Tuesday, May 02, 2017

Thought police screening schoolbooks in Victoria

Kevin Donnelly

Victoria’s politically correct thought police and nanny state mentality know no bounds. The Marxist-inspired LGBTI gender and sexuality program is being forced on all government schools, as is the Respectful Relationships program that presents boys and men as violent and misogynist.

Add the state’s Curriculum and Assess­ment Authority’s principles and guidelines dictating what texts should be studied in years 11 and 12, and it’s no wonder Victoria is once again being ­described as our Albania of the South — a state where cultural-left ideology and group-think rules, and freedom of thought is under threat.

The guidelines warn that texts should not be chosen “regardless of literary or dramatic merit” if they deal with “violence or physical, psychological or sexual abuse”, “gratuitous use of coarse language” or they “promote or normalise the abuse of alcohol, the use of illegal drugs or other ­illegal behaviour”. Texts dealing with the full ambit of human ­nature with all its flaws, weaknesses and susceptibility to give in to temptation are to be cut from the state-mandated curriculum.

Often the most enduring and worthwhile examples of literature by their very nature portray the dark and unsettling side of ­humanity and personal relationships. In the Greek tragedy The Bacchae, Euripides presents Dionysus as a god of wine, promiscuity and physical gratification that represents an enduring ­aspect of human nature. Other Greek tragedies, such as Antigone and King Oedipus, centre on the nature and impact of violence, ­deceit, betrayal and the ­impact of psychological and sexual abuse.

Shakespeare’s Macbeth, as vividly portrayed in Roman ­Polan­ski’s film adaptation, is awash with violence and death, and there’s no escaping the reality that what drives Lady Macbeth to suicide is her mental and psychological ­instability. The final scene of Hamlet is also bloody, and once again the destructive impact of psychological abuse is evident with Ophelia’s suicide. As proved by one of Shakespeare’s most memorable characters, Falstaff, it’s also true that great literature often involves bawdy scenes ­involving alcohol and rude and ­offensive language.

Similar to Falstaff, the central character in Zorba the Greek would fall foul of today’s PC thought police as he is consumed by the attraction of women and drink, illus­trated by his statement: “To be alive is to undo your belt and look for trouble.”

There’s also no doubt that if the Victorian guidelines relating to “social and sexual relationships” are taken seriously then metaphysical poets like Marvell and Donne would be unacceptable.

Marvell’s To His Coy Mistress is a seduction poem feminists would castigate as misogynist in nature as the poet’s aim is to convince his mistress to consummate their relationship “like amorous birds of prey”. Donne’s poem Elegie: To his Mistress Going to Bed would also definitely be in the no-go zone as the lines, “Licence my roving hands, and let them goe, Behind, before, above, between, below”, would cause feminist apoplexy.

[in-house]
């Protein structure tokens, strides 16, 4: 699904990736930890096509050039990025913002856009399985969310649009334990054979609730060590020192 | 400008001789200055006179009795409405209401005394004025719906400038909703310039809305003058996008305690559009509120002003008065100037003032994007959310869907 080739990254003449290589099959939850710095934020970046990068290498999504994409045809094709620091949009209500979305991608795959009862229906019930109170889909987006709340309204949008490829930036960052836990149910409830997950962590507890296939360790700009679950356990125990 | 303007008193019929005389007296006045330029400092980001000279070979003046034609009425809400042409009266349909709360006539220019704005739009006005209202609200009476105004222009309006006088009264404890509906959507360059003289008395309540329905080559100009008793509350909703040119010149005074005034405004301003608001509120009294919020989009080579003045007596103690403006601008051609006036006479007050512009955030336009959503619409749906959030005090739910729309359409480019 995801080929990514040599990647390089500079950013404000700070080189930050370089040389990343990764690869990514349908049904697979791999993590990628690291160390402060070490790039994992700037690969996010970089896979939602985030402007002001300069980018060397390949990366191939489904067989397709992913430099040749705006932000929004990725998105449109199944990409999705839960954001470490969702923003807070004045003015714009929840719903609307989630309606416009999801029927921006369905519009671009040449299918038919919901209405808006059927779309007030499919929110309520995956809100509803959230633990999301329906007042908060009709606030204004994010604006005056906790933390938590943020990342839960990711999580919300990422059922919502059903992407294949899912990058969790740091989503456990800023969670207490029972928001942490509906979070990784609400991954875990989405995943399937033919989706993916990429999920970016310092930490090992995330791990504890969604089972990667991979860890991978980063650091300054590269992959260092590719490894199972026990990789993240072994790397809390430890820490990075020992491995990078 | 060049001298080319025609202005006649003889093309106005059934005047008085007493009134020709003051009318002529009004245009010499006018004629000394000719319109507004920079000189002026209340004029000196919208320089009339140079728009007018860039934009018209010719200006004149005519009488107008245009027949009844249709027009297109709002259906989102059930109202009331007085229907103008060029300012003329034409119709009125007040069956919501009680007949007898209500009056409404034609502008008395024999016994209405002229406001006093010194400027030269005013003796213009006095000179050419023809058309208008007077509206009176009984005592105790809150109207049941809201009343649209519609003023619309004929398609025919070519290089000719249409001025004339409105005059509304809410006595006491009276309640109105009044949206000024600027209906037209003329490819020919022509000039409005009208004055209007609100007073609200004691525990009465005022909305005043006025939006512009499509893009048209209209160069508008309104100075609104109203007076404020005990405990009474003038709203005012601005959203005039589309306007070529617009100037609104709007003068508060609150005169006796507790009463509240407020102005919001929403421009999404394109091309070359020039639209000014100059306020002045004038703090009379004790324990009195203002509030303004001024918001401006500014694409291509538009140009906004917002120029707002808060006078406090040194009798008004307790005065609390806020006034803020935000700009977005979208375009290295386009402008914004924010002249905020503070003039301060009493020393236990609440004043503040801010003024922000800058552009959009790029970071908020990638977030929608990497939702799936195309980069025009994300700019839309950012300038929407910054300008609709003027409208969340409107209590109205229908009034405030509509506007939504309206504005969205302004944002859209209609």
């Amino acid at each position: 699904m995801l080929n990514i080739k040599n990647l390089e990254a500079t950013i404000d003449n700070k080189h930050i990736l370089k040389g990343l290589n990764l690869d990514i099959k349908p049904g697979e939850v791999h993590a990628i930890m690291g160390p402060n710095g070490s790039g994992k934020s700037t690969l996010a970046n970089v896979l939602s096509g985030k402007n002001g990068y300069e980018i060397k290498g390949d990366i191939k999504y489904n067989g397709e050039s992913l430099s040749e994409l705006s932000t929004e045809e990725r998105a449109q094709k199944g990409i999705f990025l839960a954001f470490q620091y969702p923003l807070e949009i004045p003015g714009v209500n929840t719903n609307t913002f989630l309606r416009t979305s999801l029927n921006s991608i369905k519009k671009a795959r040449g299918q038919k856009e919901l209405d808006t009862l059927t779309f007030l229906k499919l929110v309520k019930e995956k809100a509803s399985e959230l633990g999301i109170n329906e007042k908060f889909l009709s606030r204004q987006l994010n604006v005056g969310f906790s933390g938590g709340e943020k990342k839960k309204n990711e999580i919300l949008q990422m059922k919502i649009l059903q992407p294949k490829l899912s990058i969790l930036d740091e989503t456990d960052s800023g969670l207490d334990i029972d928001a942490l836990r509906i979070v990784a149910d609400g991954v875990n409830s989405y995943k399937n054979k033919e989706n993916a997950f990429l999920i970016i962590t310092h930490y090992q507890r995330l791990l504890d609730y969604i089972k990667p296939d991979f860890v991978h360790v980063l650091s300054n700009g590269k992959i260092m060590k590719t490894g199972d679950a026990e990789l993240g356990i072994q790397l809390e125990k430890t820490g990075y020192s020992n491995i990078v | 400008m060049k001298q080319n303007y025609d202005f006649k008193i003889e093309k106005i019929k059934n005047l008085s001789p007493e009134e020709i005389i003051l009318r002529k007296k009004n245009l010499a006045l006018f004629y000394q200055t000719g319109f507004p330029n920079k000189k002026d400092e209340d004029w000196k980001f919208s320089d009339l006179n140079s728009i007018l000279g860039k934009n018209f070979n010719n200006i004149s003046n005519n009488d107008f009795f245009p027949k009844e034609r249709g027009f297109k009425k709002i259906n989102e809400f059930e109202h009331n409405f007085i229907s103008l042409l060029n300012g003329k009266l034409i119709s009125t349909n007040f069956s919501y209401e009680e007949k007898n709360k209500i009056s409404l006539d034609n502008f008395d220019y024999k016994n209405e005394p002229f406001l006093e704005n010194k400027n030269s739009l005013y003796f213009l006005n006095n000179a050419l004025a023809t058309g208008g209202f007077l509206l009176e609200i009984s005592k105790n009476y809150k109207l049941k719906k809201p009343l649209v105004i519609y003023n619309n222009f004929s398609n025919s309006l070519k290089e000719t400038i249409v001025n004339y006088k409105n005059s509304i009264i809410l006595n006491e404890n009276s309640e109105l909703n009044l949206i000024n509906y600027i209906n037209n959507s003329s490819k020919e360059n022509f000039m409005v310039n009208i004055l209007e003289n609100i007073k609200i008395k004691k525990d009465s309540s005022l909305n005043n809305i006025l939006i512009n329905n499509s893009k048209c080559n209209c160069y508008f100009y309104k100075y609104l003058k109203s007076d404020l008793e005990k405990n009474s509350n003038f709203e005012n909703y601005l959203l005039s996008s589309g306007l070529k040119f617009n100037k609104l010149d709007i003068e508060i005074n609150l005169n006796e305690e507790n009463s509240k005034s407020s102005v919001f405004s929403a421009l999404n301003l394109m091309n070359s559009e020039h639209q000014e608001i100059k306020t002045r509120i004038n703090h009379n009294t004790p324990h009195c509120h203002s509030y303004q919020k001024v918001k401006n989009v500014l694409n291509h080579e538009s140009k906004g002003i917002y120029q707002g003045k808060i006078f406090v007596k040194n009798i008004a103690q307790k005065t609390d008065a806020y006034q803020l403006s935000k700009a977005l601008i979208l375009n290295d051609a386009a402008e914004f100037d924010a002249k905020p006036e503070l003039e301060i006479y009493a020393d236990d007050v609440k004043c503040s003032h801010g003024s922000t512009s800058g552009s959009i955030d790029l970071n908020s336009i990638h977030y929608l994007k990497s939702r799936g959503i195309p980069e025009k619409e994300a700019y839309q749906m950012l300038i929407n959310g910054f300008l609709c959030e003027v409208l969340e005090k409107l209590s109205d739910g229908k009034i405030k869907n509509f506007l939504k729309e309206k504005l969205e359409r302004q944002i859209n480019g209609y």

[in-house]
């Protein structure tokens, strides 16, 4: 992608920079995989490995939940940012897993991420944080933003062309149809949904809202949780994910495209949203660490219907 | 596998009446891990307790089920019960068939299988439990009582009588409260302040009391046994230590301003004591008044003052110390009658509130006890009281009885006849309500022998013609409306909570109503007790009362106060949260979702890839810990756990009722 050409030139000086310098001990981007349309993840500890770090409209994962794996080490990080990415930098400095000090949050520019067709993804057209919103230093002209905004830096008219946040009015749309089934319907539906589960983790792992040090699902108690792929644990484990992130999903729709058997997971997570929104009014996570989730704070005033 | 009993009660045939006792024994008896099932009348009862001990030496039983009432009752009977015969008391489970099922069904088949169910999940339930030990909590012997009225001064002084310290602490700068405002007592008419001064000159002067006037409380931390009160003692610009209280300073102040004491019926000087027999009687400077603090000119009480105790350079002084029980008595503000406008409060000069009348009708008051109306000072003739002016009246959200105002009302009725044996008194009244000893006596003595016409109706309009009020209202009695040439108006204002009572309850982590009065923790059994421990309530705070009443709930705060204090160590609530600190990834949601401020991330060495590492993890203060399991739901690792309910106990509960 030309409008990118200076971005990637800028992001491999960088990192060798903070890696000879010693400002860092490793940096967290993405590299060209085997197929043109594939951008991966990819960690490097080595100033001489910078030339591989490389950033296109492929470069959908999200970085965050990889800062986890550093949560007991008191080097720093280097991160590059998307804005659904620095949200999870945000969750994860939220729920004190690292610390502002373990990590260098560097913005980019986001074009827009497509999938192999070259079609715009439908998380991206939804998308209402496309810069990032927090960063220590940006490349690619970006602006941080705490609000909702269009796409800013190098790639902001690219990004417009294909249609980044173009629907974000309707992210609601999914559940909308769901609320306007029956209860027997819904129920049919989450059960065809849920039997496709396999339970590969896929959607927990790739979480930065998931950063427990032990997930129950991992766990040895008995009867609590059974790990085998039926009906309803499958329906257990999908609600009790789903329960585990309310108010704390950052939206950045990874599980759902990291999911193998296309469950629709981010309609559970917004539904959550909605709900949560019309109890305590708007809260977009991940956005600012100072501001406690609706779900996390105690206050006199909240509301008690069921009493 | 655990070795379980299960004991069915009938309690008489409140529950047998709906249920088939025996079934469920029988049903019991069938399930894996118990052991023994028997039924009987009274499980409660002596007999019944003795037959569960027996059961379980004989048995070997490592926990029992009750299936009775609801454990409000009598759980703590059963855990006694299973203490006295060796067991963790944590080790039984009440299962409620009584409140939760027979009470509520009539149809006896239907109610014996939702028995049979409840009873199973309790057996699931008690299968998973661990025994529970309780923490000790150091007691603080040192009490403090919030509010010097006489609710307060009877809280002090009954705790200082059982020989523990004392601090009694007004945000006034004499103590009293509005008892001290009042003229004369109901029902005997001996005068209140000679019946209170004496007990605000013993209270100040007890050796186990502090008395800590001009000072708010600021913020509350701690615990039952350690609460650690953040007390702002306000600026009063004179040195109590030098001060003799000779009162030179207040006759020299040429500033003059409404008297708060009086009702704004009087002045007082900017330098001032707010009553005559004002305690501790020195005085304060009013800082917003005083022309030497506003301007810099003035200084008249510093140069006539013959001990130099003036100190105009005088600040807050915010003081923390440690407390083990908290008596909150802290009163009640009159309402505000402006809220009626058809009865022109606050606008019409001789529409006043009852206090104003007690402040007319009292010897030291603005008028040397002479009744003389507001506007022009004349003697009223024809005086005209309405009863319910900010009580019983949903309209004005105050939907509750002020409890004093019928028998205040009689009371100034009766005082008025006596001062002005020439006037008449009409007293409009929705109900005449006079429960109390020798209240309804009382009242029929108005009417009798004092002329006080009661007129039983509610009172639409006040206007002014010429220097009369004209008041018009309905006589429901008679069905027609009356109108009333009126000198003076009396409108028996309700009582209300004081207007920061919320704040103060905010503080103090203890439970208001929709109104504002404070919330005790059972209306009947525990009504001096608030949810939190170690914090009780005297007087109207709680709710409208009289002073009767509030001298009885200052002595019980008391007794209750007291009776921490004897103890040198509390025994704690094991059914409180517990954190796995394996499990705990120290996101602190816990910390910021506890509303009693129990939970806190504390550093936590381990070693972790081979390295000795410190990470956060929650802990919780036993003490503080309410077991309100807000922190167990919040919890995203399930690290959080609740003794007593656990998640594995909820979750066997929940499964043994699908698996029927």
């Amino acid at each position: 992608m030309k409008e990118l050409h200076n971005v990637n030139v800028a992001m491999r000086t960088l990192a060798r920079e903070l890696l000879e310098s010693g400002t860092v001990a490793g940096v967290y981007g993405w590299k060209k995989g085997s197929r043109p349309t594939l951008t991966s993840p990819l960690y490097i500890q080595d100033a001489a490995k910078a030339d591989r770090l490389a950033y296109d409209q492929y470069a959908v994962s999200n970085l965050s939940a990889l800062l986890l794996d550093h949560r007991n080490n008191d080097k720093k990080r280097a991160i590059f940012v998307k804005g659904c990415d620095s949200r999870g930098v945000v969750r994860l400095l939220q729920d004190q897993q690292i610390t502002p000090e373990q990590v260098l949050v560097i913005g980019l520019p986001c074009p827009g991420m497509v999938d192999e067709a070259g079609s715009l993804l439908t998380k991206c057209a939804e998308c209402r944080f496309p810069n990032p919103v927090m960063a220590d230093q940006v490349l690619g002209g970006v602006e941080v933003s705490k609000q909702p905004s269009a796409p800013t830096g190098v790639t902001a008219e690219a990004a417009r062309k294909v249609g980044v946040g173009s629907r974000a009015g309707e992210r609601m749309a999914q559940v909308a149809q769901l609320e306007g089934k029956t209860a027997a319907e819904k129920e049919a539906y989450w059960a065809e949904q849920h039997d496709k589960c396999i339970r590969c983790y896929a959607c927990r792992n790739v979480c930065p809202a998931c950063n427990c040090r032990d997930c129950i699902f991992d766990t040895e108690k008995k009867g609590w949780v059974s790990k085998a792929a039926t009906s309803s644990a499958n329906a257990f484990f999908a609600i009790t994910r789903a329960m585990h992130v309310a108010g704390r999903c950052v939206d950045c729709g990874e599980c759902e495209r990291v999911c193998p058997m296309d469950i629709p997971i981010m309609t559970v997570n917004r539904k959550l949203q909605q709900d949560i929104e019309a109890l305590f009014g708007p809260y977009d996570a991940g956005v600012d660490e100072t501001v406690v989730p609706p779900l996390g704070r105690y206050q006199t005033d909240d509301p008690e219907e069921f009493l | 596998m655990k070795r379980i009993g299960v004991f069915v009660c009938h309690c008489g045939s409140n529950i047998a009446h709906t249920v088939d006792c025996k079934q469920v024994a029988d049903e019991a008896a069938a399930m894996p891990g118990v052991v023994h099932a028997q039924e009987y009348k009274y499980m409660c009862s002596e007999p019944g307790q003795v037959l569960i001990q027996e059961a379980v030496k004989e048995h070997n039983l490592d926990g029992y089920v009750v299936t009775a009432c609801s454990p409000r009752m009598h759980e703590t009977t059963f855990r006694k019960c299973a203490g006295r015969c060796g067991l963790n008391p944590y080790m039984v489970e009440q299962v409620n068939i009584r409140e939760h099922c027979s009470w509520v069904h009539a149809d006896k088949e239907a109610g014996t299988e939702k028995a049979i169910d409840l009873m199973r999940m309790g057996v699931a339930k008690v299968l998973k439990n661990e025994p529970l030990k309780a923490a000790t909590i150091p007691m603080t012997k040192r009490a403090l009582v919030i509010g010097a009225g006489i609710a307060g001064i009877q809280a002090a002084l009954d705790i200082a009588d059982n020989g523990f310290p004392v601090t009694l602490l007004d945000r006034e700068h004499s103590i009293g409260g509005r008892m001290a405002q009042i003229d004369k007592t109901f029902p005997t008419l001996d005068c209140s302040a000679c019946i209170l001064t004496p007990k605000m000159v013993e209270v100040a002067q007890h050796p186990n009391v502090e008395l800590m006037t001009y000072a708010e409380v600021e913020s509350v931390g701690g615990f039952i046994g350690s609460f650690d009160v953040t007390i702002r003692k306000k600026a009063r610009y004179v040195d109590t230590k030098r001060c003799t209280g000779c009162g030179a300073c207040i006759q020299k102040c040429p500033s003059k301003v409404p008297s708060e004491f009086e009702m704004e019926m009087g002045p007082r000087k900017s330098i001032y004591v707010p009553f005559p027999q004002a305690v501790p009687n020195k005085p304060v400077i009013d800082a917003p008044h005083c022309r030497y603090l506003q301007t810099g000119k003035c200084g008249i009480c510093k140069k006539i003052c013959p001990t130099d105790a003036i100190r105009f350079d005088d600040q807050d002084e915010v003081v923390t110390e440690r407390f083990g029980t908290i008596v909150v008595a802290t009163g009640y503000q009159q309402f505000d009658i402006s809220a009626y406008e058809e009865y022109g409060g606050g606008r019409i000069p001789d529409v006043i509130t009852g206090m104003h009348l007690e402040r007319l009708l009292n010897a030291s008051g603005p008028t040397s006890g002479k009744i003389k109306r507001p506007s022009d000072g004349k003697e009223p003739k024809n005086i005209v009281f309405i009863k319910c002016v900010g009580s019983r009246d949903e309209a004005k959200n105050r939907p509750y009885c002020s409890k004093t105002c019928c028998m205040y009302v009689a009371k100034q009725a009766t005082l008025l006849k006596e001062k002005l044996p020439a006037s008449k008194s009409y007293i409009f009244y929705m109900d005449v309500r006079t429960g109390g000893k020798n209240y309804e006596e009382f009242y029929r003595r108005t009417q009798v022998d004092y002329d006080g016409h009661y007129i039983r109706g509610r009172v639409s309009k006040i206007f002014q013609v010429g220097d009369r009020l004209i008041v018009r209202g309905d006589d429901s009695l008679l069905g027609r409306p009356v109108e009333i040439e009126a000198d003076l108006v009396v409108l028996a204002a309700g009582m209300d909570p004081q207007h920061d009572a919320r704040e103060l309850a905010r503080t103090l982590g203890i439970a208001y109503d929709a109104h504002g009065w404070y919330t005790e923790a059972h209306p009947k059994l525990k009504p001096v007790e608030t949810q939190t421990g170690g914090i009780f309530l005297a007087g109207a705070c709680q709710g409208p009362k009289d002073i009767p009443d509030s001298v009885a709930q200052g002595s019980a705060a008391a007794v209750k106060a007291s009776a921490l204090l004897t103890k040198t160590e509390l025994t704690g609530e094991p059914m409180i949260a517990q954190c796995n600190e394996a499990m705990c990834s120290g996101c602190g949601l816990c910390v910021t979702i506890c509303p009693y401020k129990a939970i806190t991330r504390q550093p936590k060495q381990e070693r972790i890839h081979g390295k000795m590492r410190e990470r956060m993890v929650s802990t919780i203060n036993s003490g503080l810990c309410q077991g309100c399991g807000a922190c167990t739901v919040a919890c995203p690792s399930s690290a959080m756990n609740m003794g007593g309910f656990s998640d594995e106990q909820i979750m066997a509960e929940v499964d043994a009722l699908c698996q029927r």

Modern Australian classics like Wake in Fright, The One Day of the Year and Don’s Party, given the pervasive influence of alcohol, gambling and sexual innuendo and misbehaviour, would also fall foul of the politically correct mentality that seeks to impose state sanctioned behaviour.

And what of Tolstoy’s War and Peace,that vast and majestic novel that not only vividly and in detail portrays the death, suffering and violence of war but also the interplay of characters depicting the full range of human emotions and ­actions ­including sexual promiscuity, ­betrayal and abuse?

Whatever the nature of the text or how challenging its issues, teachers must ensure the way it is taught is affirmative and constructive, that lessons ­include a range of perspectives and there are alternative points of view.

DH Lawrence argues: “The Business of art is to reveal the relation between man and his circumambient universe at the living moment.” Lawrence also argues that literature should never be sanitised and, as such, students have the right to encounter human nature and their world in all its complexity and challenges — good and evil, dark and light.


Crackdown looms for welfare ‘cheats’

WELFARE “cheats” who turn up to Centrelink appointments just to get paid are facing a crackdown in next week’s Federal Budget.

According to figures reported in The Australian, 7006 jobseekers last year missed their Centrelink appointments and re-engaged at the very end of each fortnight, allowing their $579 Newstart payment to continue

Almost half of those repeated the behaviour six times or more during the year. An additional 16,492 jobseekers were flagged for “unusual” behaviour, attending Centrelink appointments at regular intervals to prevent payments being cut off.

A further 3415 people re-engaged with Centrelink every 56 days to avoid having their payments cut off, and more than 800 of those repeated the behaviour more than six times, meaning they were repeatedl­y suspended and then backpaid without consequence.

The group identified as “gaming the system” comprise about 3 per cent of the 759,000 people receiving the fortnightly Newstart allowance.

The Australian reports the crackdown on the small group of repeat offenders will by unveiled by Employment Minister Mich­aelia Cash and Human Services Minister Alan Tudge, promising “immediate and proportionate” financial punishment.

“Australia’s welfare system is there to provide a safety net for those in need — not to fund a lifestyle choice,” Senator Cash told The ­Australian. “The Coalition continues to look at ways in which to strengthen the system so that community expectations are met and to ensure­ that those that can work, do work.”